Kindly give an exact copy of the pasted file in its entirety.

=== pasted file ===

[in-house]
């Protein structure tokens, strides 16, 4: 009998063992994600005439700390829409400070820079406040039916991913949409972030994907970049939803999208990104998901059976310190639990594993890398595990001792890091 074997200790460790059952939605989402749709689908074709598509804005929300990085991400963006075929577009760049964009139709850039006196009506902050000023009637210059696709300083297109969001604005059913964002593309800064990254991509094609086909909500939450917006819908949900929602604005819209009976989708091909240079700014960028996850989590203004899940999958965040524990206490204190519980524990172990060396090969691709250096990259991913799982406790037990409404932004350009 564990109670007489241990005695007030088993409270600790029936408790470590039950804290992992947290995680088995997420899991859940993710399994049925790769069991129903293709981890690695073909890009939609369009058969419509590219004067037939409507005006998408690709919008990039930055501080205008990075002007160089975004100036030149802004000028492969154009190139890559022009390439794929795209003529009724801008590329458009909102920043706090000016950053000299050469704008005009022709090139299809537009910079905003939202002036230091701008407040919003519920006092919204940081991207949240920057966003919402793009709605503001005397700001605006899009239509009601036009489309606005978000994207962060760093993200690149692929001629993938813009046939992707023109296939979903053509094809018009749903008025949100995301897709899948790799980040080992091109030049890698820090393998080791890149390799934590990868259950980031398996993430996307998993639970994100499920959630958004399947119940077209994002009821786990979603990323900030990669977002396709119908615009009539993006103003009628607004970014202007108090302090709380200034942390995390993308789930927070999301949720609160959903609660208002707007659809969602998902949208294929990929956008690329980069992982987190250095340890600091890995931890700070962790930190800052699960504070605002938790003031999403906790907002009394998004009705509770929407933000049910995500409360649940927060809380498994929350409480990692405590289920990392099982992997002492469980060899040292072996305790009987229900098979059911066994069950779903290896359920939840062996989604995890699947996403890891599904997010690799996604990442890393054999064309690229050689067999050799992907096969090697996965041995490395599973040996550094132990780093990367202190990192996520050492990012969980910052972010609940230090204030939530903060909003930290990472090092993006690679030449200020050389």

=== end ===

[in-house]
């Protein structure tokens, strides 16, 4: 009998063992994600005439700390829409400070820079406040039916991913949409972030994907970049939803999208990104998901059976310190639990594993890398595990001792890091 074997200790460790059952939605989402749709689908074709598509804005929300990085991400963006075929577009760049964009139709850039006196009506902050000023009637210059696709300083297109969001604005059913964002593309800064990254991509094609086909909500939450917006819908949900929602604005819209009976989708091909240079700014960028996850989590203004899940999958965040524990206490204190519980524990172990060396090969691709250096990259991913799982406790037990409404932004350009 564990109670007489241990005695007030088993409270600790029936408790470590039950804290992992947290995680088995997420899991859940993710399994049925790769069991129903293709981890690695073909890009939609369009058969419509590219004067037939409507005006998408690709919008990039930055501080205008990075002007160089975004100036030149802004000028492969154009190139890559022009390439794929795209003529009724801008590329458009909102920043706090000016950053000299050469704008005009022709090139299809537009910079905003939202002036230091701008407040919003519920006092919204940081991207949240920057966003919402793009709605503001005397700001605006899009239509009601036009489309606005978000994207962060760093993200690149692929001629993938813009046939992707023109296939979903053509094809018009749903008025949100995301897709899948790799980040080992091109030049890698820090393998080791890149390799934590990868259950980031398996993430996307998993639970994100499920959630958004399947119940077209994002009821786990979603990323900030990669977002396709119908615009009539993006103003009628607004970014202007108090302090709380200034942390995390993308789930927070999301949720609160959903609660208002707007659809969602998902949208294929990929956008690329980069992982987190250095340890600091890995931890700070962790930190800052699960504070605002938790003031999403906790907002009394998004009705509770929407933000049910995500409360649940927060809380498994929350409480990692405590289920990392099982992997002492469980060899040292072996305790009987229900098979059911066994069950779903290896359920939840062996989604995890699947996403890891599904997010690799996604990442890393054999064309690229050689067999050799992907096969090697996965041995490395599973040996550094132990780093990367202190990192996520050492990012969980910052972010609940230090204030939530903060909003930290990472090092993006690679030449200020050389």